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Sarah Kliff reports today that the teen birthrate has plummeted over the past decade. That’s not news. The interesting question is why the teen birthrate has plummeted, and a new paper in the Journal of Adolescent Health says the reason is better access to contraceptives. That sounds reasonable, but Kliff backs up this idea with the following chart, taken from data in the paper:

This is a problem. Contraception use dropped slightly between 2009 and 2012. Sexual activity stayed about the same. And yet teen pregnancies declined by an astounding 20 percent over the same period. This does not fit with the notion that contraception is key.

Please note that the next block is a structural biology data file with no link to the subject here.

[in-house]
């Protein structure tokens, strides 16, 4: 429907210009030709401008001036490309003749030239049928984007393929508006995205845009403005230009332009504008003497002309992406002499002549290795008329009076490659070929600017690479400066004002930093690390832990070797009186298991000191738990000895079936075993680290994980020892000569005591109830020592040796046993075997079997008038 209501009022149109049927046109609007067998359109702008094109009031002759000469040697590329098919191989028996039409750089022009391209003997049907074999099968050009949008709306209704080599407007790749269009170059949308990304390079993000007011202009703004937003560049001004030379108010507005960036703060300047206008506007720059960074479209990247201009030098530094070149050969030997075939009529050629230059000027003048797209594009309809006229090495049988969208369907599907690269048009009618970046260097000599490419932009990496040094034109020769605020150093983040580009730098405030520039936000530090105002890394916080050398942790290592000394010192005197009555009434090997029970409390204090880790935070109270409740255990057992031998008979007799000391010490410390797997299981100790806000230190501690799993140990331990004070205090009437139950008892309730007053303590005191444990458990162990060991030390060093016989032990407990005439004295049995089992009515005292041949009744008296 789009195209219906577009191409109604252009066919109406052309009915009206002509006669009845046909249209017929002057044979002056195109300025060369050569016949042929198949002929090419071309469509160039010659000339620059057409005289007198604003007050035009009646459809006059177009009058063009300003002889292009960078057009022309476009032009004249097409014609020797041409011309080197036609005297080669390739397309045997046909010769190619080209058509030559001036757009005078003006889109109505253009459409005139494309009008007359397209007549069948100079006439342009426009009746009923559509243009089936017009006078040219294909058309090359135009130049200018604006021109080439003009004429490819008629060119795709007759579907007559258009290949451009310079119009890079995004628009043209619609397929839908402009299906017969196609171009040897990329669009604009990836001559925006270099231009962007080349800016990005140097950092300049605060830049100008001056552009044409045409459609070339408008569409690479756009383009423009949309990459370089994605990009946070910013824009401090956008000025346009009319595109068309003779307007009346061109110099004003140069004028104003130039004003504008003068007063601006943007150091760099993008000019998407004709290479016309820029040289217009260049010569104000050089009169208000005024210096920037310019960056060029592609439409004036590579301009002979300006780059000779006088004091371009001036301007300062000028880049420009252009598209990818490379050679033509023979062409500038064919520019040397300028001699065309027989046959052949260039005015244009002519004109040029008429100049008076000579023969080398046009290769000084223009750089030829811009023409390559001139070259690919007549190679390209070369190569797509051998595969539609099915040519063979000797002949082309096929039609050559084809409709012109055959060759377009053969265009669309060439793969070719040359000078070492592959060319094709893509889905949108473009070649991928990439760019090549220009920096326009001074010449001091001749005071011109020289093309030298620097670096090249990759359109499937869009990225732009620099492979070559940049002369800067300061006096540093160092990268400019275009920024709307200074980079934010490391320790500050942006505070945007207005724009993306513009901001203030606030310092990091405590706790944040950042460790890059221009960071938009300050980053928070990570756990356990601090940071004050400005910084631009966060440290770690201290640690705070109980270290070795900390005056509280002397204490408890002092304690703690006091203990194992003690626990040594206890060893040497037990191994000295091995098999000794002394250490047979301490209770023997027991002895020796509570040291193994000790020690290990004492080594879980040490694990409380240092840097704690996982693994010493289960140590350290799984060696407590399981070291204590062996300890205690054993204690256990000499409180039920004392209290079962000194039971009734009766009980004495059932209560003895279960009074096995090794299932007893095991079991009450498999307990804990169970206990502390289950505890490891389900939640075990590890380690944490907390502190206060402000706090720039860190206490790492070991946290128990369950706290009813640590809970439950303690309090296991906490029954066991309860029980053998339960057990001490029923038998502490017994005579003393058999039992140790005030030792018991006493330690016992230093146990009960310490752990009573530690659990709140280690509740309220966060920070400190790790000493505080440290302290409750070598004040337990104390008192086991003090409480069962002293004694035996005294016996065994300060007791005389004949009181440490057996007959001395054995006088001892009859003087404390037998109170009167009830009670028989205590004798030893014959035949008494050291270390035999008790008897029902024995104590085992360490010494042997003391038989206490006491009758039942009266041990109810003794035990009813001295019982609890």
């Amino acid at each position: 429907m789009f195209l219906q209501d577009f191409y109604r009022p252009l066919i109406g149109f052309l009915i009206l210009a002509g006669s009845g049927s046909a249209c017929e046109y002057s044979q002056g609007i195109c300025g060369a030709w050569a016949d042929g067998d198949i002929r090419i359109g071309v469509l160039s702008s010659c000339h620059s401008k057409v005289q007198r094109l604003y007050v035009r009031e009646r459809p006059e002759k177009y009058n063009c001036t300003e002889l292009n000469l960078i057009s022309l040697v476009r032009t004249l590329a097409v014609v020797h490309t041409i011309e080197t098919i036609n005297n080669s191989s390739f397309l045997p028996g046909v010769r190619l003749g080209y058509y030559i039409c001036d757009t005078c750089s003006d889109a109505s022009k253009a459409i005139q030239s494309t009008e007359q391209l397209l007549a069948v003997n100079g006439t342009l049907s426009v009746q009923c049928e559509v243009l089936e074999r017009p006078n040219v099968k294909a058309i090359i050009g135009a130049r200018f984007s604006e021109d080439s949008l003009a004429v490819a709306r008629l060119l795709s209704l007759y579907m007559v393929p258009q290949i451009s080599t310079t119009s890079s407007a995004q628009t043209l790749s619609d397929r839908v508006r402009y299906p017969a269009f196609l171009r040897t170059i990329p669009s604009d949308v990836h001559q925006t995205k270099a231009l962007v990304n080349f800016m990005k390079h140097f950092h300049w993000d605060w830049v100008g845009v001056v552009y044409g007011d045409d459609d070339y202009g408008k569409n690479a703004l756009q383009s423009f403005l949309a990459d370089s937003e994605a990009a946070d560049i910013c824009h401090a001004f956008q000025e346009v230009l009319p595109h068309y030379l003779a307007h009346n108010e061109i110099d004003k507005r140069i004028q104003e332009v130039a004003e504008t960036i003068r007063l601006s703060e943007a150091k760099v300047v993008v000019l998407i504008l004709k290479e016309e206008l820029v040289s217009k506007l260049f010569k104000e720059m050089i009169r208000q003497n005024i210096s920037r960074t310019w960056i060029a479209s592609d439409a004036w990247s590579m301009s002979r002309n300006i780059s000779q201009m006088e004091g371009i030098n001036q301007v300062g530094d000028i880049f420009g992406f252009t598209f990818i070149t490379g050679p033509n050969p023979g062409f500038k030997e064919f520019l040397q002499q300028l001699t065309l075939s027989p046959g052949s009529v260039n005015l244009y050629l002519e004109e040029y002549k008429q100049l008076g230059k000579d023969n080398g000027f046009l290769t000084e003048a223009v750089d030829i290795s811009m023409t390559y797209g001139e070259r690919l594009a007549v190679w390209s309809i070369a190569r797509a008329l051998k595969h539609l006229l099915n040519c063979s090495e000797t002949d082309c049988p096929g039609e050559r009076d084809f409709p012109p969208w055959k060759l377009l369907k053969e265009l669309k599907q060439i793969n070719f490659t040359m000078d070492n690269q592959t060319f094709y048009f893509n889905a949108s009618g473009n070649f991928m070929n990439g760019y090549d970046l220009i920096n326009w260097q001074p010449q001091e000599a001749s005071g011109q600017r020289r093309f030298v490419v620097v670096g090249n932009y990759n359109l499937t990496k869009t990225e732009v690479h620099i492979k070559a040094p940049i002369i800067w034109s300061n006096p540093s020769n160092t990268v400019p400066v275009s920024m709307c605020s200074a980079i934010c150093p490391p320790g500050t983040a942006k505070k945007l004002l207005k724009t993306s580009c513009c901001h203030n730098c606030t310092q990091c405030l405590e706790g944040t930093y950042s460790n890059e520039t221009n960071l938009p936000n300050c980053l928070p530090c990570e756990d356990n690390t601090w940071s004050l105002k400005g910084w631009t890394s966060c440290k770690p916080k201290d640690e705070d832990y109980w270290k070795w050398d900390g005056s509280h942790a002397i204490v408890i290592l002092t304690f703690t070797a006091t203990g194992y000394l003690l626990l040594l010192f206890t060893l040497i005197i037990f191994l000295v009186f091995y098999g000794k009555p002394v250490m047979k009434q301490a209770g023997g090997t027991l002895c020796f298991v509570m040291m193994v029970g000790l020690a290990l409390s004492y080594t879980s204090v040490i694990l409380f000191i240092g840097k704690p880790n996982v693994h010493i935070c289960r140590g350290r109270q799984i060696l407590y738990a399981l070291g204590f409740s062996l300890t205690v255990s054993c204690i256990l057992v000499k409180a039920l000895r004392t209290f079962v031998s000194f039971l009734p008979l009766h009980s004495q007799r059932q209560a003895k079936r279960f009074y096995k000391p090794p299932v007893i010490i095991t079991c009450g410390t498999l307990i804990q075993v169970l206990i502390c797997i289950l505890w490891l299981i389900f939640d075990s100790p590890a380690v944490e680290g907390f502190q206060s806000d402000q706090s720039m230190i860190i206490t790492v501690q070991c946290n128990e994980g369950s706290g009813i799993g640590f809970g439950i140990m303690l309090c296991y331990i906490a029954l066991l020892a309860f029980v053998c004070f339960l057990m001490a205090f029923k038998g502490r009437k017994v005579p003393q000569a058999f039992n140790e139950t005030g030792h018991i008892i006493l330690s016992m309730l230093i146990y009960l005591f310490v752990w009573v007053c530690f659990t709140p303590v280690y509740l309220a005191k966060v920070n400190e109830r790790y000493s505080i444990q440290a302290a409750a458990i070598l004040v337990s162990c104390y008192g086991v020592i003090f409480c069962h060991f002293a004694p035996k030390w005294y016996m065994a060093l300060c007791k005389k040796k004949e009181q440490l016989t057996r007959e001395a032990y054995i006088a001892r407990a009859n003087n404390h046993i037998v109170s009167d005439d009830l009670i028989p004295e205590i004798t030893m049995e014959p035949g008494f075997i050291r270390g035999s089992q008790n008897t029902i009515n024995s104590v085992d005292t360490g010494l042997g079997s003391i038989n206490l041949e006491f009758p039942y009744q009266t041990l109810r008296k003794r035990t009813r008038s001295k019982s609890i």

Plus there’s longer term data. The chart below shows the teen pregnancy rate since 1990. It dropped steadily from 1992 to 2006, despite virtually no change in contraceptive use. I’ve subbed in contraceptive use from the new paper for 2007-12 (dashed line), and it doesn’t really seem to correlate with teen pregnancy rates either:

So count me skeptical about the contraception theory. Teen pregnancy has been dropping for 25 years, and any explanation needs to account for this. But what could it be?

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